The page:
By Kate Hawkins
A couple of weeks ago the Nossal Institute for Global Health set up a Reddit IAmA. Our Director Barbara was available to answer any questions that you had on health systems in post-conflict settings. So, what were you interested in? I’ve put together a selection of questions from the Internet and answers from Barbara to shine a light on some of the issues that were highlighted:
Q. How much should the USA worry about the Ebola virus? Does it have the potential to spread like in other parts of the world? (Asks: ScumBucket84, yes really)
A. I think the general American public has little to worry about. Undoubtedly there will be more cases arriving from West Africa, but I think the Dallas events have alerted other American hospitals to the pitfalls. Although the American health system has its problems – I believe the gentleman who died was sent from one hospital to another because he didn’t have health insurance – I’m sure as more cases emerge, protocols will be followed. Some health workers will be infected but they will receive excellent care and I doubt there will be deaths.
It will spread to other parts of the world equally easily, and it is those countries with weak health systems that have the most to worry about. In this context, it’s helpful that transport systems around Africa are not good. It’s easier to fly to Europe or the US from West Africa than to North, East or South Africa for example. This might protect the health systems in the immediate region to some extent.
Q. Considering the state of infrastructure in much of rural India and China is abysmal at best do you believe that introducing Ebola to either of those two regions will be as catastrophic as people say? (Asks: King_of_Carcosa, according to Wikipedia Carcosa is a fictional city. It was recently referenced in the popular American drama True Detectives. He is unlikely to be a genuine member of any royal family, although this is the Internet so you never know.)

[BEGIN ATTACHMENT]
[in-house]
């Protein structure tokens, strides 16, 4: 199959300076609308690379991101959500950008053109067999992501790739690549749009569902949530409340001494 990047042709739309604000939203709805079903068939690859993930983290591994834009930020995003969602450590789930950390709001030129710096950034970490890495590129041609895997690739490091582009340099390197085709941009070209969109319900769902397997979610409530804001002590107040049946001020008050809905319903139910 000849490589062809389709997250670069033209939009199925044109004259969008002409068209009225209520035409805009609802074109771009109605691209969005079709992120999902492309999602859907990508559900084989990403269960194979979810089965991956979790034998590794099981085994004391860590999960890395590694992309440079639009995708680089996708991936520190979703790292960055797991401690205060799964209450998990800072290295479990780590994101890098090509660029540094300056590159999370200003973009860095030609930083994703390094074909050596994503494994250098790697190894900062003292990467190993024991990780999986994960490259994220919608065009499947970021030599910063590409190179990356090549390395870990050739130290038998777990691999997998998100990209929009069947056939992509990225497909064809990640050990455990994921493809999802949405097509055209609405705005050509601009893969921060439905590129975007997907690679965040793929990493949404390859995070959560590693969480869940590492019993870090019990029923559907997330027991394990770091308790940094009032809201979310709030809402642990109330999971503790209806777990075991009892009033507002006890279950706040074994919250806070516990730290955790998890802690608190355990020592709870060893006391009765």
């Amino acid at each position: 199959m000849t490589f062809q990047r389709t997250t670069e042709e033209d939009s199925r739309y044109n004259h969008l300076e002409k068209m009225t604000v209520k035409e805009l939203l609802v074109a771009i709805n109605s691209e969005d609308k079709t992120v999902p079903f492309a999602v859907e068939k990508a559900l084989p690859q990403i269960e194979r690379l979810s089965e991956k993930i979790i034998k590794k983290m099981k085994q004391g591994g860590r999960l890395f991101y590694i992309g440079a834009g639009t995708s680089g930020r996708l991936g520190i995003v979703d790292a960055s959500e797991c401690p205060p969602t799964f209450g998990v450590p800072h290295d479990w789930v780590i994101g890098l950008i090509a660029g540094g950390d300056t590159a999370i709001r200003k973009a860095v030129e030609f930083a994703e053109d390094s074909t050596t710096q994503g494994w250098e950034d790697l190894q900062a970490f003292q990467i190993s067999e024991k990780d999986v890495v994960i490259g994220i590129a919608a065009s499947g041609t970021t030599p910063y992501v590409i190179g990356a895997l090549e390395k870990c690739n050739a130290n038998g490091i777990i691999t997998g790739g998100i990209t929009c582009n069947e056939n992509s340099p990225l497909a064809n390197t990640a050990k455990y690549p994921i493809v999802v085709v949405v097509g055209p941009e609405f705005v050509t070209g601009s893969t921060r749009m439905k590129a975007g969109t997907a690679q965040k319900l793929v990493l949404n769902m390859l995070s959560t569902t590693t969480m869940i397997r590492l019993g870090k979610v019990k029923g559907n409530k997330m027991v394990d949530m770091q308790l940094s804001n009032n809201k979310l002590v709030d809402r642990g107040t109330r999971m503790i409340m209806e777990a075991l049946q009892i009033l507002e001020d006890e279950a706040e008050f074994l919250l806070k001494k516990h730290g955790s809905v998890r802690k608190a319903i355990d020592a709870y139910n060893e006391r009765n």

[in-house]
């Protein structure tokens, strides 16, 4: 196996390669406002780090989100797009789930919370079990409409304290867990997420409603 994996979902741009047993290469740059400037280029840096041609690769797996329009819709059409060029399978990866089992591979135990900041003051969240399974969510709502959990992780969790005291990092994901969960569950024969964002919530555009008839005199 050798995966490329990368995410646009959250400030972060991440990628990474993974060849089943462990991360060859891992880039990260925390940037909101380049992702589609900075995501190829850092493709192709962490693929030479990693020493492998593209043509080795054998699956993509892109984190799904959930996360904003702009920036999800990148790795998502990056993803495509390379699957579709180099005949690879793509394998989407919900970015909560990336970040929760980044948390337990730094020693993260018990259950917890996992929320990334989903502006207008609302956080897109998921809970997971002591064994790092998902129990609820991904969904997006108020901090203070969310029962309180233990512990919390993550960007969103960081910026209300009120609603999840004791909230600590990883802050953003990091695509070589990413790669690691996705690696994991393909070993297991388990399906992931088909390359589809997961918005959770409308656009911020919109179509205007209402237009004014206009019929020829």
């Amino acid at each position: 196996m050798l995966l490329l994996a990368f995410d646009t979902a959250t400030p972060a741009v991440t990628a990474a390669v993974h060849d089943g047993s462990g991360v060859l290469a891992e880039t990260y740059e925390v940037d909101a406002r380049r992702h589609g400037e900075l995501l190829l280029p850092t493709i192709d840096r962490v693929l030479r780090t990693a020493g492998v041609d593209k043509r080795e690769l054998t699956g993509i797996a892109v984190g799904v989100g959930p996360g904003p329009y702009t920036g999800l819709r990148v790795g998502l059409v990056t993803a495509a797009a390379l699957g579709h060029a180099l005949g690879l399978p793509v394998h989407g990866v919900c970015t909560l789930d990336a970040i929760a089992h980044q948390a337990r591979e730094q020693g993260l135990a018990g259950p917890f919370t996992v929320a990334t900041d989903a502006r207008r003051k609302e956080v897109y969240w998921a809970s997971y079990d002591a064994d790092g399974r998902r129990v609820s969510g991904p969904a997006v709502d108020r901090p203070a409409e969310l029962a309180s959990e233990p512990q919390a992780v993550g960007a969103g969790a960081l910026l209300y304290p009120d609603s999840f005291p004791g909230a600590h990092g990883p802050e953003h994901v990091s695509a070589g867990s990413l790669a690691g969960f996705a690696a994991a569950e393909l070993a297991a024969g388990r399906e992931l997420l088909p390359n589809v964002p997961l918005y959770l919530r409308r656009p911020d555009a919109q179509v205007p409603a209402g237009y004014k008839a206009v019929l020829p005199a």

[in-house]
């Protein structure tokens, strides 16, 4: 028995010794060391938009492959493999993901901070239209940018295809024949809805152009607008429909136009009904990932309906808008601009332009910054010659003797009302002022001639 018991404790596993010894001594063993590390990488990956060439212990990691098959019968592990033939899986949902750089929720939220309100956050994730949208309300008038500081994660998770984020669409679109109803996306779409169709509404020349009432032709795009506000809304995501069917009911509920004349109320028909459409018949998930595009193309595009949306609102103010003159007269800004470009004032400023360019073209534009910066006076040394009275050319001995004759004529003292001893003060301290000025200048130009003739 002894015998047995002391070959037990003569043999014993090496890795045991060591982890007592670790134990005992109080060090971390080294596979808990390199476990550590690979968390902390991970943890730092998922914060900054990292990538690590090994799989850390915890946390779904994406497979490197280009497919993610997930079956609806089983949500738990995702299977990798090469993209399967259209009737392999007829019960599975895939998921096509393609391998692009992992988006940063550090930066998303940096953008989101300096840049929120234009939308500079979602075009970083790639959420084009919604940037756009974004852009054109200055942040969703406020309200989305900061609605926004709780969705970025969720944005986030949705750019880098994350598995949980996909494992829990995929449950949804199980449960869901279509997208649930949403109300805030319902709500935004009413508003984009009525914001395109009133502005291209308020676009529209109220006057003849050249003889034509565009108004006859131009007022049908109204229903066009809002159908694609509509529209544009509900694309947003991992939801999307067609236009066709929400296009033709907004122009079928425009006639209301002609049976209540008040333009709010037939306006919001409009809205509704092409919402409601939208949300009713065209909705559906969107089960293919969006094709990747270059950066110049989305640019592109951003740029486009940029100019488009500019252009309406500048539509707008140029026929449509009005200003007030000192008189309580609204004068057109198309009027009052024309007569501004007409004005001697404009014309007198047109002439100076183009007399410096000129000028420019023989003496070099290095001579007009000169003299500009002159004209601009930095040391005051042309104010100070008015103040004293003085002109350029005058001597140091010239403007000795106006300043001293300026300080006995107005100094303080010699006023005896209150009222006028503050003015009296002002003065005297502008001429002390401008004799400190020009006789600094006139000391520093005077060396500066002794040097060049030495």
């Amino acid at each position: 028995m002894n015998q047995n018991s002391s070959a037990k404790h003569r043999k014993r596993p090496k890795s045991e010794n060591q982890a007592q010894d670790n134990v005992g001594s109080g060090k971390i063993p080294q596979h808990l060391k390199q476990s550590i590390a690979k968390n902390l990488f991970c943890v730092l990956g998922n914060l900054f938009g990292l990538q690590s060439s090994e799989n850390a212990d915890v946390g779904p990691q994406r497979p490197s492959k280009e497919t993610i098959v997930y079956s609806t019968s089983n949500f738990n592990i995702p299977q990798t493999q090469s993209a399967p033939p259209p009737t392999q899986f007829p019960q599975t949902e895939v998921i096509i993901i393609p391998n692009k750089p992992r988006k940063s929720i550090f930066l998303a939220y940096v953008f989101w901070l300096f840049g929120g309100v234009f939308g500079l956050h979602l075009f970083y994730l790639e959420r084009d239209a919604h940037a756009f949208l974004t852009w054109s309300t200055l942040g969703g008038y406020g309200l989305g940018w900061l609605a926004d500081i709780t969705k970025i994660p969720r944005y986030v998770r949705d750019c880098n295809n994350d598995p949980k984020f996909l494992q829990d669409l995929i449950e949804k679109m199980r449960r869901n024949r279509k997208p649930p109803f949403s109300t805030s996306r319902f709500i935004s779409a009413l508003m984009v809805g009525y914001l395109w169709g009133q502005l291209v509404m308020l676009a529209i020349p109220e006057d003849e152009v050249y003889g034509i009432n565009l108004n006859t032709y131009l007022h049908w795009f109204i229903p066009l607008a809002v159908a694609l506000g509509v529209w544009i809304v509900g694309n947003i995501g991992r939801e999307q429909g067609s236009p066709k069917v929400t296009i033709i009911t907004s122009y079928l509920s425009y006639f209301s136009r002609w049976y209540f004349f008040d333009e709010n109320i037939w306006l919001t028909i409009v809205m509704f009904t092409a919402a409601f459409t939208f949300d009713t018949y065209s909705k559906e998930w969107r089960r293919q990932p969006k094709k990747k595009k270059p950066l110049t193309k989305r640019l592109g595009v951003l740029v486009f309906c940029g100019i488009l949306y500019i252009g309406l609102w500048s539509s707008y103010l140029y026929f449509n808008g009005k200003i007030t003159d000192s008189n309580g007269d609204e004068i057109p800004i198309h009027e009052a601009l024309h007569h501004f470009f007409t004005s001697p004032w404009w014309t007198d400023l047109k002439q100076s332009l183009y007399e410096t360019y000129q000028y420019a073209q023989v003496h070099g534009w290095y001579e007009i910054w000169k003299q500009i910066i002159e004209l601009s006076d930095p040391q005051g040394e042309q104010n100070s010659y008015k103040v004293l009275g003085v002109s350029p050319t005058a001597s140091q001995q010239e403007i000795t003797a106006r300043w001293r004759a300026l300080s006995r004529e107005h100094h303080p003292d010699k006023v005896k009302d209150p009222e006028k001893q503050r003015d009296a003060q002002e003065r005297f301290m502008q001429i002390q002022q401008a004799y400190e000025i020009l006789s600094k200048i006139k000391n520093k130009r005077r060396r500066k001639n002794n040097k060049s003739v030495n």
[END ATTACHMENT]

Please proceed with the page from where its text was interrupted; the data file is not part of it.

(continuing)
A. It’s true that there are huge problems in India and China with their health systems, though both have been improving greatly recently and some states in India now have much more functional public systems. It’s useful to remember what happened with SARS in China. At first, the government was in denial, and this allowed the virus to take hold. But when the problem was recognised, the Minister of Health was sacked, the system geared up to tackle prevention and treatment and the virus was eliminated. In the end, the government in China is very strong and can do things when it wants to.
The situation in India is a bit different, State governments are more powerful than the national one in relation to health matters which would make things more complicated. But there are huge resources in India – health professionals, disease control experts, capacities to develop isolation facilities and to protect health workers which would enable a response once the situation is taken seriously. The problem would be identifying cases in remote areas and getting them to where help can be found.
Overall, I think the two countries would be able to control things before they got catastrophic.
Q. In a perfect world – assuming everything was to run perfectly! – how should emergency responses to health crises function? And how does Australia/US/global response to the current ebola crisis measure up to that? (Asks scalesthefish)
A. There are many versions of perfect, but what we need is ‘good enough’.
Ebola is not the most difficult of diseases to manage. The worst viruses (like HIV/AIDS) cause people to become infectious long before they are symptomatic. In Ebola, symptoms and infectivity develop about the same time, which makes it much easier to control.
What’s needed is that cases of Ebola are identified, isolated, treated and cared for by health workers who are equipped and trained to protect themselves from the infection. In a ‘good enough’ health system, the requirements of that will all be in place.
If Ebola appears in a ‘good enough’ health system, the international community doesn’t have to get involved, the health system will cope. Of course, the outbreak we’re dealing with emerged in three not good enough health systems and international support was needed.